eyes, be more natural than that of Corde. And then retir'd' to deal with grief lia when she is informed how cru. alone. elly her sisters have treated their father? But who can portray the “ In like manner, the sublime feelings that thrink from notice, as and awful vision in the book of Job, the sensitive plant from the touch; the indistinct form of the spirit, the that veil theinselves with reserve; portentous filence, and the folemn that fly even from confolation, and voice, shake and appal the soul; hide themselves in the secret mazes but set at defiance all the skill and and mysterious fanctuaries of the dexterity of the moft ingenious arheart?

tift:

“ • In thoughts from the visions of Kent. Did your letters pierce the the night, when deep sleep falleth queen to any demonstration of grief: 'on men, fear came upon me, and Gent. I say she took 'em, read 'em trembling, which made all my in iny presence;

bones to Shake. Then a spirit And now and then an ample tear passed before my face; the hair trill'd down

• of my flesh stood up; it stood still, Her delicato cheek: it seem'd the but I could not discern the form was a queen

thereof; an inage was before Over her passion, whigh, most rebel- mine eyes; there was filence, and like,

. I heard a voice.' Sought to be king over her.

" In fact, persons of real canKent. O, then it moved her. dour, who are capable of discernGent. But not to rage. Patience ing, and of giving artention to the and forrow strove

beauties of nature, will acknow. Which should express her goodlieft: ledge the existence of many fine You bave seen and striking landscapes which can

not

not be imitated or displayed by the He dies, and makes no siga :painter. Exquisite scenery, with- God, forgive him! out being picturesque, may be diftinguithed both for beauty and “ The subje&t is entitled to more grandeur. Or Mail we say, as I particular consideration. Certain have heard asserted by some fa. difpofitions of piud produce great fiionable connoisseurs, that nothing effects on the body; agitate the in external nature, no combination whole frame; impress or distort the whatever of water, trees, and ver features. Others again, more la. dure, can be accoutited a beautiful tent or more reserved, fuppress their object, unless it can be transferred external symptoms, scorn or reject, to the canvass ? Contrary to this, it or are not lo capable of external may at least be doubted, whether display; and occafion no remark. many delightful paffages, if I may able, or no immediate change in so express myself, both at the Lea- limb, colour, or feature. Such pesowes and among the lakes in Cum- culiar feelings and affections, averse berland, though gazed at with ten- to render themselves visible, are not derness, or contemplated with ad.' fit subjects for that art which affects miration, would not baffle all the the mind, by presenting to the eye power of the pencil. Though poetry the resemblant figns of its objects. ought to be like painting, yet the Despair is of this number: such usinaxim or rule, like many other ter despair as that of cardinal such rules and maxims, is not to be Beaufort. It will not complain, for received without due limitation. it expects no redress; it will not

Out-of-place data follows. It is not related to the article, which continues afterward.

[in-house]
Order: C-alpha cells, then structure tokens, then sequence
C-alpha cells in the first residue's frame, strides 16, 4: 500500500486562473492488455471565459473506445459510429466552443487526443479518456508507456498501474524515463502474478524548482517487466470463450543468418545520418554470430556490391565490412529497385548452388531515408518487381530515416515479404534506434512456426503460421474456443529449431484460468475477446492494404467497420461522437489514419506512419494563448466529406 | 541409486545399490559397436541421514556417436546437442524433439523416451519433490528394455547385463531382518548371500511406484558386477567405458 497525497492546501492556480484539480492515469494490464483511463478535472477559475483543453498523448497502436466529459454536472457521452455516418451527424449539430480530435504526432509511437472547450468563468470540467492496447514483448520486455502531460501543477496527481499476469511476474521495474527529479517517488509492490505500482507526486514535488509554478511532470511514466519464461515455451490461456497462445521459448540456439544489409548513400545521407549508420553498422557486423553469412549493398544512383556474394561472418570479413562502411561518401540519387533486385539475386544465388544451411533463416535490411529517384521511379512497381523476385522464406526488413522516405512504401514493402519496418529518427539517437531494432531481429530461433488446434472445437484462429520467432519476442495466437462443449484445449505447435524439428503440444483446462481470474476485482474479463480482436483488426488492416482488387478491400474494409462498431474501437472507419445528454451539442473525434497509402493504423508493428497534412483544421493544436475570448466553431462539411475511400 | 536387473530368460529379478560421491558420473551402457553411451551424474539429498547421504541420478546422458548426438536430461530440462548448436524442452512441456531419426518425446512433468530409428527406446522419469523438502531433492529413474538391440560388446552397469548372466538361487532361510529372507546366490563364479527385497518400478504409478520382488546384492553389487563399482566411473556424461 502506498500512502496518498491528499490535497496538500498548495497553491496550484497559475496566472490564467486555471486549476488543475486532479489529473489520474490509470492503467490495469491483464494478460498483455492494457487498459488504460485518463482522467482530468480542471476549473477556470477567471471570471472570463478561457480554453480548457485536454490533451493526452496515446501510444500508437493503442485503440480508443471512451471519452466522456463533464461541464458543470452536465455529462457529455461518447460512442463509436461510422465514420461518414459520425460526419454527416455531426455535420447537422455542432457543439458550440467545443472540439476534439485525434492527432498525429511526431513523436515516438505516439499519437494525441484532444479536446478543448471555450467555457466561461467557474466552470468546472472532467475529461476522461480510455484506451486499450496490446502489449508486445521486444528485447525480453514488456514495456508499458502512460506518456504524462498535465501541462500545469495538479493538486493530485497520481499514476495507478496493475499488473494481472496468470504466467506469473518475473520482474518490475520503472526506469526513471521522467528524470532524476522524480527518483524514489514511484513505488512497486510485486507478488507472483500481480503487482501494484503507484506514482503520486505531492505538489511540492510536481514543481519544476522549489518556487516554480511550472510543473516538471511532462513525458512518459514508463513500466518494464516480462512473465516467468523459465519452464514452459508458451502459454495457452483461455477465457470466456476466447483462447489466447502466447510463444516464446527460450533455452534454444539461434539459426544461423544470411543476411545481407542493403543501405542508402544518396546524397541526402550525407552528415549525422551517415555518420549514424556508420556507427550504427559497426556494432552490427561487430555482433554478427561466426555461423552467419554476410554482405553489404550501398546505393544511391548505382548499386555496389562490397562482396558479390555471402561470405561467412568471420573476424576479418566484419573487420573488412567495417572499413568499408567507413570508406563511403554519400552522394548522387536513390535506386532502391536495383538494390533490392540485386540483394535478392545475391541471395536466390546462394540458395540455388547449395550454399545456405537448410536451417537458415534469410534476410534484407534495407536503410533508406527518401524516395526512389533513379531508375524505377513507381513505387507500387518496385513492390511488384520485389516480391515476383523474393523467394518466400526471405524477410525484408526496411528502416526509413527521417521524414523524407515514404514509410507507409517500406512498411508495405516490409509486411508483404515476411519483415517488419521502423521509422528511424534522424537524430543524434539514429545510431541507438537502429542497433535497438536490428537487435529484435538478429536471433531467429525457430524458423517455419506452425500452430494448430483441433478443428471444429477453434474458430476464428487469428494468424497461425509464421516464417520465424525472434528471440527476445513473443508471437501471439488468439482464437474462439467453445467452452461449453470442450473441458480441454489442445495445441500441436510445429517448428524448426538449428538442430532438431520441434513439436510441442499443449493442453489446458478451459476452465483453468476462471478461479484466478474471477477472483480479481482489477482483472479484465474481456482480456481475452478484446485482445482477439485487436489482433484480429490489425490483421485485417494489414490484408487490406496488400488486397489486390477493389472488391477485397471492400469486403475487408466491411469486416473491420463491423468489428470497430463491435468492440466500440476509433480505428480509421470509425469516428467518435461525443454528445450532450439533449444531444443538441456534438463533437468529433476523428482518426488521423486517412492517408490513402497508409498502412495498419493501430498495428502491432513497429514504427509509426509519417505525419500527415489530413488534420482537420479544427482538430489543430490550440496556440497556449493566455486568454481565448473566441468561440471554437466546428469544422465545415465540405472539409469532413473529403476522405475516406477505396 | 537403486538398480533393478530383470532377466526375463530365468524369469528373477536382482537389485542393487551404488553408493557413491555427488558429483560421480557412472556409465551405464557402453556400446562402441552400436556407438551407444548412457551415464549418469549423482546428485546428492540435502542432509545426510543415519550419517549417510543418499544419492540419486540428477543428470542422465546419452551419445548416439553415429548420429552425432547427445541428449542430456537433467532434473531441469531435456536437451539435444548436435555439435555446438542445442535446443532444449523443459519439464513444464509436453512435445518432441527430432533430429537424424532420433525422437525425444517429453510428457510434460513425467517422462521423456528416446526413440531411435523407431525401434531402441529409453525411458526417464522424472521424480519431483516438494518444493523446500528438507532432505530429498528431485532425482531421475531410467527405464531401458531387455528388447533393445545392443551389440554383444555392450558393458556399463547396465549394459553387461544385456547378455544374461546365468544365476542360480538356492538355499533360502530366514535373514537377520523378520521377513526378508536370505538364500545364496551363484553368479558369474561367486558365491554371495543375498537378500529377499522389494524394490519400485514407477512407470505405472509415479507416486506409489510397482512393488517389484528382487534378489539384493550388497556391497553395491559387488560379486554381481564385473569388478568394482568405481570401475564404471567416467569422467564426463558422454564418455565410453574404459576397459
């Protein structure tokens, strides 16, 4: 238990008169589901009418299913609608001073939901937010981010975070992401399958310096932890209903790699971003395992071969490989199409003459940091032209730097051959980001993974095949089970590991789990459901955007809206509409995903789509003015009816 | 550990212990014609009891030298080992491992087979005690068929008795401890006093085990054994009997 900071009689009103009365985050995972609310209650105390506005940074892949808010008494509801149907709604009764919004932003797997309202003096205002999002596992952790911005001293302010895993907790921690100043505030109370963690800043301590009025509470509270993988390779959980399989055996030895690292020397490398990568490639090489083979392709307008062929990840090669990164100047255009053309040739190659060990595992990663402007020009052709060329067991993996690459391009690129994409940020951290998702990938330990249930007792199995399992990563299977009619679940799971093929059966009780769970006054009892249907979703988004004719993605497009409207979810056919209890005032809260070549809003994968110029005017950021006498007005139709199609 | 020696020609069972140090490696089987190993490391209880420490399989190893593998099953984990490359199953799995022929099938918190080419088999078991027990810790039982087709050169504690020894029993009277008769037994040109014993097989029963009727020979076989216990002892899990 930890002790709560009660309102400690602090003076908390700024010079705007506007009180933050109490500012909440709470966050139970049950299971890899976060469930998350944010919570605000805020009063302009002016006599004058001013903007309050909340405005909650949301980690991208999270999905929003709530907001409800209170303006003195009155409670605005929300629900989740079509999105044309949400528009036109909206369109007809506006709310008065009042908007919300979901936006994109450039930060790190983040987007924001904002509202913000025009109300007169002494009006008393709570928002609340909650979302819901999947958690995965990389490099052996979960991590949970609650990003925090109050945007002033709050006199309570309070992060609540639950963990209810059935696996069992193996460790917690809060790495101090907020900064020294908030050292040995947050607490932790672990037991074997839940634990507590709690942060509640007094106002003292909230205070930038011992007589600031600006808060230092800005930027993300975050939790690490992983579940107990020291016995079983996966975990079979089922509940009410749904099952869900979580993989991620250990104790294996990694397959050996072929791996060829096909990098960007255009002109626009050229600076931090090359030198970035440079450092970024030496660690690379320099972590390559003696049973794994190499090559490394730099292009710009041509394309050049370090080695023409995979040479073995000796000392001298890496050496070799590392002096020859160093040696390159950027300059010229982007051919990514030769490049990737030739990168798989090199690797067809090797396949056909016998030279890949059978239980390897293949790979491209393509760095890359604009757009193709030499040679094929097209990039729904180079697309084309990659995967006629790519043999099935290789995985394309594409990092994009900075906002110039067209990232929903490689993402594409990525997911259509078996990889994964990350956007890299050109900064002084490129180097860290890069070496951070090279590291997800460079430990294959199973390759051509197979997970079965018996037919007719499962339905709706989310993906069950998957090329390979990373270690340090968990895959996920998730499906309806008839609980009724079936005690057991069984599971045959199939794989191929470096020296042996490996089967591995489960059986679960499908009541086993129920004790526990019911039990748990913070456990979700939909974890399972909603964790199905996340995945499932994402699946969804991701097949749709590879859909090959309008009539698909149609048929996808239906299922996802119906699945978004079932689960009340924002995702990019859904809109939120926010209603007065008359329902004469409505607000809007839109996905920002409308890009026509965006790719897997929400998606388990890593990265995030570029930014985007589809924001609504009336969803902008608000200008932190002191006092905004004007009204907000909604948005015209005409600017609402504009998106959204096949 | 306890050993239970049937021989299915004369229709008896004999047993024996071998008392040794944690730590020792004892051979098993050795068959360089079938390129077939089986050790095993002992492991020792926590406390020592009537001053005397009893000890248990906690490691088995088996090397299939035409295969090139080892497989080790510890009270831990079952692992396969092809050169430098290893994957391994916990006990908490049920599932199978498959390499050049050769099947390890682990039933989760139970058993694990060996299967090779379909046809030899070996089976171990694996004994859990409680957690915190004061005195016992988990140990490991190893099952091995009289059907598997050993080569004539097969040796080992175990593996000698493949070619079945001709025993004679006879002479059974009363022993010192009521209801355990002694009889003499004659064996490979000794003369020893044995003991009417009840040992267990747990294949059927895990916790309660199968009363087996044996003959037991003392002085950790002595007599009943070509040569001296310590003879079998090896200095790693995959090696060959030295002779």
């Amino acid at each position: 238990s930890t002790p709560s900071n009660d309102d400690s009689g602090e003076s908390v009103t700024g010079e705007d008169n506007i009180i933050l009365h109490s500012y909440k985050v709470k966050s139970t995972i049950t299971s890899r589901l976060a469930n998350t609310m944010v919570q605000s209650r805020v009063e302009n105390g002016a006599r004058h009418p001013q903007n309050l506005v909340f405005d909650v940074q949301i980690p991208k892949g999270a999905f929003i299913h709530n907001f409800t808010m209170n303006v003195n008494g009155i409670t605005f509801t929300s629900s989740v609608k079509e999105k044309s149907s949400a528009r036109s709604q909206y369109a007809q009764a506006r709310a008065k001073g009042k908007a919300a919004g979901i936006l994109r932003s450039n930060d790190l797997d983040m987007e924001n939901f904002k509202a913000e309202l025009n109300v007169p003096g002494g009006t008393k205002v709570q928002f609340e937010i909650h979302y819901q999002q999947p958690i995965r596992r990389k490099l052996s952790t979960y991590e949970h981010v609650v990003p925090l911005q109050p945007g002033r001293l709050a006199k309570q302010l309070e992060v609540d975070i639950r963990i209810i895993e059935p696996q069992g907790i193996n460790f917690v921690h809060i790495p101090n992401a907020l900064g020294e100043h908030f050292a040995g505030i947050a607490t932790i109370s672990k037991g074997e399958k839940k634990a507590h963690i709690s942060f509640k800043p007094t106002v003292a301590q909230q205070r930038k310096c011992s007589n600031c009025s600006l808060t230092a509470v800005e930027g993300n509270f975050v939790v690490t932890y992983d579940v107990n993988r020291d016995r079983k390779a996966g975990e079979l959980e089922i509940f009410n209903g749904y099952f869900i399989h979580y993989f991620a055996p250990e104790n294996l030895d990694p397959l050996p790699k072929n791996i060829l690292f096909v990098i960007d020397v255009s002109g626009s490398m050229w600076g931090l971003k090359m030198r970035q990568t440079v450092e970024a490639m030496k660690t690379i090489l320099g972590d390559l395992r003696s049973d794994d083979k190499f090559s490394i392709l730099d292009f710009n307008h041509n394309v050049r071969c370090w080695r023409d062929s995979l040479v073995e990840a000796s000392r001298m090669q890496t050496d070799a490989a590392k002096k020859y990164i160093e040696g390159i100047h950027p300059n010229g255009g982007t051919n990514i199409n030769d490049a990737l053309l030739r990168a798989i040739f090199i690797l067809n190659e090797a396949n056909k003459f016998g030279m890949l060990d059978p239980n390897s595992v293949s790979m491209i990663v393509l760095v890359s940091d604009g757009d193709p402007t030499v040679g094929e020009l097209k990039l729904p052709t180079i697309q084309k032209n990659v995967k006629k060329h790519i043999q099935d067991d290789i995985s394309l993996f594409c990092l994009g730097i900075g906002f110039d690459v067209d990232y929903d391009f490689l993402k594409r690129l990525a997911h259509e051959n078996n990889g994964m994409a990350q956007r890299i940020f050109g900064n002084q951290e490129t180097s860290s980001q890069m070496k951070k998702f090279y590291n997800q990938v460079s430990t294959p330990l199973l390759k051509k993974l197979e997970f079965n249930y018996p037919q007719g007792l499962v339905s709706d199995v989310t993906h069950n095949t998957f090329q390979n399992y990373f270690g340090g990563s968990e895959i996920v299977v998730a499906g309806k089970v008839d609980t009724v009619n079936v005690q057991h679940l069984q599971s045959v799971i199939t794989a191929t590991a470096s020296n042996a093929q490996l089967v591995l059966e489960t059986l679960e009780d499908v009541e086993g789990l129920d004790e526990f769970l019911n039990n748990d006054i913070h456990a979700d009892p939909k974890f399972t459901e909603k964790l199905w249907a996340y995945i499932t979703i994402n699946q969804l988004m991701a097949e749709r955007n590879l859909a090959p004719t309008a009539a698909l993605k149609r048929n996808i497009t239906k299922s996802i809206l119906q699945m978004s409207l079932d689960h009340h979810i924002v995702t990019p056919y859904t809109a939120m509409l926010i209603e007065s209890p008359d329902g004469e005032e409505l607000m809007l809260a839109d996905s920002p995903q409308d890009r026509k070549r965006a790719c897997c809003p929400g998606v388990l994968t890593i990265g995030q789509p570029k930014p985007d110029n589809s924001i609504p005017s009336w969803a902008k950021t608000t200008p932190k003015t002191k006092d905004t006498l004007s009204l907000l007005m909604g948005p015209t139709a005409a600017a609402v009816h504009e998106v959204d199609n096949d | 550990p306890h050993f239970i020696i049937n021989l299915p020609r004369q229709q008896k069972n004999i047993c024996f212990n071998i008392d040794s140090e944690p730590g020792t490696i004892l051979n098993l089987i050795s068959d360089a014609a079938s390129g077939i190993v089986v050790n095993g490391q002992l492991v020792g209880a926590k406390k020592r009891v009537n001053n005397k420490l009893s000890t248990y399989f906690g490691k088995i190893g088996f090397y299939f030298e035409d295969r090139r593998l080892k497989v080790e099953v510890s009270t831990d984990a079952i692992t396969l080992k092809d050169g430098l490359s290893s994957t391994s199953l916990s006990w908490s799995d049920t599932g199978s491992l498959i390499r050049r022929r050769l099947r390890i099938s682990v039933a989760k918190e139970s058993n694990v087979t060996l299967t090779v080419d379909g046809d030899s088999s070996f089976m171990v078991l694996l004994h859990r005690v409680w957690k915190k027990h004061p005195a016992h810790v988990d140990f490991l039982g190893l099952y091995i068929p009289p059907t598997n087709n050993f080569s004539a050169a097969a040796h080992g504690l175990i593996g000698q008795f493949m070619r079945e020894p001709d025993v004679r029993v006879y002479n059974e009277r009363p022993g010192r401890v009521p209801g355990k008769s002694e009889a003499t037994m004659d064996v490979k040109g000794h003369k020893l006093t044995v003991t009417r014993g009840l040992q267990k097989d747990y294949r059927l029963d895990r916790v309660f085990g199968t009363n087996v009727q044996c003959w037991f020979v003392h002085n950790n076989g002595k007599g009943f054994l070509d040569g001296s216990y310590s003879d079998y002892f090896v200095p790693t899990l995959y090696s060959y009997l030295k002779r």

6. It is therefore the duty of the lament, for it desires no sympathy; painter, who by his art would il. brooding upon its hopeless affliction, lustrate that of the poet, to consider it neither weeps, nor speaks, 'nor in every particular instance, whether 'gives any lign.'. But, in the pic. the description or image be really ture under review, the painter te. pietaresque. I am loth to blame preseuts the chief character in viowhere there is much to commend, lent and extreme agitatios. Noris and where the artist possesses high even that agitation, if we allow deand deserved reputation. But will it (pair to display agitation, of a kind not be admitted that the picture by fufficiently appropriated. Is it the Reynolds, which represents the death sullen anguilh, the suppruled agoof cardinal Beaufort as described by, ny, the horrid gloom, the tortured Shakespeare, is liable to the censure foul of despair ? No: it is the agiof injudicious selection in the choice tation of badily pain. The poor of a subject? Or is it possible for any abje&t sufferer gnashes his teeth, and colouring or delineation to convey writhes his body, as under the tor. the horror of the situation so imprei- ment of corporal suffering. The fively as in the words of the poet? anguish is not that of the mind.